Supreme court Notebook

High court won’t hear challenge over nonprofit donor lists
WASHINGTON (AP) — The Supreme Court won't hear a dispute over California’s requirement that nonprofit groups turn over the names of major donors.

The justices on Monday let stand a lower court ruling that said the state has a right to review donor lists to determine whether a group is actually involved in charitable activities.

The conservative Center for Competitive Politics argued that the review violates donors' right to privacy and freedom of association under the First Amendment.

A federal appeals court rejected the group's challenge in May, finding there was no indication the state was trying to harass donors or discourage them from contributing.

California Attorney General Kamala Harris said donor lists were for official review only and would not be released to the public.

Supreme Court sides with state trooper over fatal shooting

WASHINGTON (AP) — The Supreme Court has sided with a Texas state trooper who was sued after he fatally shot a man fleeing from officers during a 2010 high-speed chase outside Amarillo.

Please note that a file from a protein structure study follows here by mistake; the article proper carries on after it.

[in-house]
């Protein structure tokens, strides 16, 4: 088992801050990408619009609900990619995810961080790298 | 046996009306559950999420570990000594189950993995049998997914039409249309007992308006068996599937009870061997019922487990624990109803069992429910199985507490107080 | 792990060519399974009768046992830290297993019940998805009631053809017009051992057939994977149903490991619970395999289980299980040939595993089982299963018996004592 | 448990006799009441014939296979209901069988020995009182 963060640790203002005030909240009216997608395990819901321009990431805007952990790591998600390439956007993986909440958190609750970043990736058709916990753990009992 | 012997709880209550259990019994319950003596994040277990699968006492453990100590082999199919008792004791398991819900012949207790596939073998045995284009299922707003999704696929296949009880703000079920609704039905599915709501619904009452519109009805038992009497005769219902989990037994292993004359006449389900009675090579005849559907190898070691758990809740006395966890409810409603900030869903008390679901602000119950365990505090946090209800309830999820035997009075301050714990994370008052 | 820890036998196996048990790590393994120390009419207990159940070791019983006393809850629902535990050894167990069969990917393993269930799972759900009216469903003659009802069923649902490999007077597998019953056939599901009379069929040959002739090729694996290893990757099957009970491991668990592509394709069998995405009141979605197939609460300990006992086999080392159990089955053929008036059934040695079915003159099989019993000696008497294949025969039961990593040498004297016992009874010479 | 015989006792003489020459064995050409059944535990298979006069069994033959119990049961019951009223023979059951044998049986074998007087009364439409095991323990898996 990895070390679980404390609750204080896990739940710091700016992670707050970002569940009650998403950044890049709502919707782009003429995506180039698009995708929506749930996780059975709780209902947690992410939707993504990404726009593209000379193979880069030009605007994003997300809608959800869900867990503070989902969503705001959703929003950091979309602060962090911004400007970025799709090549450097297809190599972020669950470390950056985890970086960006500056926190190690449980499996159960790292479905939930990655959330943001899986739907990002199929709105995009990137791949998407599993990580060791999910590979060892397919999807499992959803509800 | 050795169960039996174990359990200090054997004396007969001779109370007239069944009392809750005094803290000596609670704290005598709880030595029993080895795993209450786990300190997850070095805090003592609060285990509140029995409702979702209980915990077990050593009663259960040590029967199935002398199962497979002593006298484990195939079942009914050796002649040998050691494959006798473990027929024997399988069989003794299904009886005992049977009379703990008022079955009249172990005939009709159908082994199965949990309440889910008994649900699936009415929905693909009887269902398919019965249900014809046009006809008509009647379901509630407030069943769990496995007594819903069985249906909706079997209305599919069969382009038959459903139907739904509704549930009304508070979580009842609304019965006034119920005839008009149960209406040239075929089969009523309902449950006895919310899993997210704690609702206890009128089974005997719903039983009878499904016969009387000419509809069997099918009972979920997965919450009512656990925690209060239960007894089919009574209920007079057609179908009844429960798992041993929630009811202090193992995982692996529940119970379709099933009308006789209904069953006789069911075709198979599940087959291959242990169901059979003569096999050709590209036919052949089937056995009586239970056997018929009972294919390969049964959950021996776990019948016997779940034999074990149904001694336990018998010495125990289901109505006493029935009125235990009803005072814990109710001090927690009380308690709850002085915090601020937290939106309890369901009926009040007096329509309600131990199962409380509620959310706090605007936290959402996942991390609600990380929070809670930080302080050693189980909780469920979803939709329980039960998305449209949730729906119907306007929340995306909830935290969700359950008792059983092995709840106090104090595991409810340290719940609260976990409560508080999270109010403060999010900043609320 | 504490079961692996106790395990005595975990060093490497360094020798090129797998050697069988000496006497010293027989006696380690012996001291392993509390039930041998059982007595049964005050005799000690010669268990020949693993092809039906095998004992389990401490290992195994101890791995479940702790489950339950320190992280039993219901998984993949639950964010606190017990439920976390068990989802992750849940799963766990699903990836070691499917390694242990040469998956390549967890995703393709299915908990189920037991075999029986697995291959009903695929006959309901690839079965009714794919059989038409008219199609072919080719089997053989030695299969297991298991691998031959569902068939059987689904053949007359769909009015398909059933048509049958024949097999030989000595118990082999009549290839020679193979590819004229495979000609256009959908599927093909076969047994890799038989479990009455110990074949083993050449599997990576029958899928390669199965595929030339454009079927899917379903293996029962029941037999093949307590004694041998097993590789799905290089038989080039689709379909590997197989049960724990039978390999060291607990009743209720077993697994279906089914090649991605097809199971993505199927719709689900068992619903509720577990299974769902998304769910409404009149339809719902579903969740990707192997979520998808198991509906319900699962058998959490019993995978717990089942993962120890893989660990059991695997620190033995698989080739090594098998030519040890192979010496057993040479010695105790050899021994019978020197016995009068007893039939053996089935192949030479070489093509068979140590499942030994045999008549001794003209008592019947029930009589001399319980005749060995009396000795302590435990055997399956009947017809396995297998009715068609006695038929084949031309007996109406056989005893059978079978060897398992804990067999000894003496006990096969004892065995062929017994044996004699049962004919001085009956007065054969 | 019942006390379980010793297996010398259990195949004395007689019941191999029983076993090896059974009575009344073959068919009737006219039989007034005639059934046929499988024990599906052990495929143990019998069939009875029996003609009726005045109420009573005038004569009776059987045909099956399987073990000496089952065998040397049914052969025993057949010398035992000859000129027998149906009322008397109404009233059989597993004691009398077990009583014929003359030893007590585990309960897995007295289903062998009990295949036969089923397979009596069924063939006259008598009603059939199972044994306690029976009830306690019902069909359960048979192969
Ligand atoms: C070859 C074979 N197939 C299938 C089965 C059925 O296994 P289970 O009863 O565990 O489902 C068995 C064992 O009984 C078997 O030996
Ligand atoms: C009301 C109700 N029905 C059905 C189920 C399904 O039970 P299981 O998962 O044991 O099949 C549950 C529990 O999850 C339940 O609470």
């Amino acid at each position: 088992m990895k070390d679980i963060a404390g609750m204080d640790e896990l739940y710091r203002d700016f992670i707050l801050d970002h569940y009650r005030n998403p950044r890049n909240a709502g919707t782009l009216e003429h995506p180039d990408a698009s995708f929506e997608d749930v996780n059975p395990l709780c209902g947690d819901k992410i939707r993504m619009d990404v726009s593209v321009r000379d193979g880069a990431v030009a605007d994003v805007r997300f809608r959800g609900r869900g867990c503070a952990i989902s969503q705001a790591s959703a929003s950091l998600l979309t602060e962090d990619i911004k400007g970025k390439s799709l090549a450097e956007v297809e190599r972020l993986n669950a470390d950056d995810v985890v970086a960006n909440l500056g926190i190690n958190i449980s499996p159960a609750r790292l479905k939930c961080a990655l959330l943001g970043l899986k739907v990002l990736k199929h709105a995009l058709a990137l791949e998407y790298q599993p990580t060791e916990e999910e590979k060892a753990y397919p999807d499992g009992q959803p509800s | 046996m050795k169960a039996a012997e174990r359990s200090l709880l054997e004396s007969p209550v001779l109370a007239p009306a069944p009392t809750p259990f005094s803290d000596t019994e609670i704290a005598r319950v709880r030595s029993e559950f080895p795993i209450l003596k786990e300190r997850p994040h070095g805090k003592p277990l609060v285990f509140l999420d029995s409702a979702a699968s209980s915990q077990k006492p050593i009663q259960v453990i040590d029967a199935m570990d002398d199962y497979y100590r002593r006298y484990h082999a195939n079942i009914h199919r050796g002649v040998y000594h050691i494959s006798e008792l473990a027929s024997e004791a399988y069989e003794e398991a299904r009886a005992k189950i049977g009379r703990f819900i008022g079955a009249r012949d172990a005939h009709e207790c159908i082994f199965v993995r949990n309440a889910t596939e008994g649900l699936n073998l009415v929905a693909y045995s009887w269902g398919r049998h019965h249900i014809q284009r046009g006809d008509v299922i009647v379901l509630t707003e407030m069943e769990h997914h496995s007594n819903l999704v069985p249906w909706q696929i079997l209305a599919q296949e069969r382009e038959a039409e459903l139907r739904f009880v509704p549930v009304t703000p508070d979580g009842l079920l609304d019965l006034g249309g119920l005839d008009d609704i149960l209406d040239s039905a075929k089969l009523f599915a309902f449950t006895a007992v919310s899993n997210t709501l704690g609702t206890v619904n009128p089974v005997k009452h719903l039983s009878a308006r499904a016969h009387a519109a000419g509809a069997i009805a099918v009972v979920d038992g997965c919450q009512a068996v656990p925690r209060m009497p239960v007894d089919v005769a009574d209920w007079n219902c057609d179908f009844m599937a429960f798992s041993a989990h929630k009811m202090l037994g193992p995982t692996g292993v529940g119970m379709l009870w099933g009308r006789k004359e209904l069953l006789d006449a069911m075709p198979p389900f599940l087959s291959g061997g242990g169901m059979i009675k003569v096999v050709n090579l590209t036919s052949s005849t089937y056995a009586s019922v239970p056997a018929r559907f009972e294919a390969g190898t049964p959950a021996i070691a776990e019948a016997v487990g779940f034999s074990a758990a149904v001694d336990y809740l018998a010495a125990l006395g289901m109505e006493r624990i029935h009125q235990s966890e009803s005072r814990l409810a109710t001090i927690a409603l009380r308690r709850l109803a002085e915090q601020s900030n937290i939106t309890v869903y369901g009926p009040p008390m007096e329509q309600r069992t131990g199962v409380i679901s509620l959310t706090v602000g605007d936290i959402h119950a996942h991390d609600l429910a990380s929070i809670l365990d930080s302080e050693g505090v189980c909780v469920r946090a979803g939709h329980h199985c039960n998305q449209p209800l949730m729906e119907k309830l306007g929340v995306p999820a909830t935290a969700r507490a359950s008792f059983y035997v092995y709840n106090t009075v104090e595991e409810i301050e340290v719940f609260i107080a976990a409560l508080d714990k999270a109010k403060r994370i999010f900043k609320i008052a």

The court ruled Monday that Trooper Chadrin Mullenix did not violate the constitutional rights of Israel Leija Jr. when he shot six times at the speeding car from a highway overpass.

The unsigned opinion reversed a lower court decision that allowed a civil rights lawsuit filed on behalf of Leija’s family to go forward against Mullenix.

Mullenix shot at the car after Leija led police on a 25-mile high-speed chase, was reportedly intoxicated and had twice called a police dispatcher threatening to shoot officers if they did not stop pursuing him.

High court rejects Cleveland’s appeal over ‘jock tax’

WASHINGTON (AP) — The Supreme Court has rejected an appeal from the city of Cleveland over its formula for taxing visiting professional athletes for their work in the city.
The justices on Monday let stand a lower court ruling that said the city’s method of taxing athletes based on the share of all their games that are played in Cleveland violates players’ due process rights.

The Ohio Supreme Court has ruled that the city must assess taxes based on players’ Cleveland work as a share of their total number of working days per year, not just their games, as is common elsewhere. The ruling said the city unfairly imposed a 2 percent income tax on ex-Chicago Bears linebacker Hunter Hillenmeyer.

The city argued that its method was a reasonable interpretation of the law.
 

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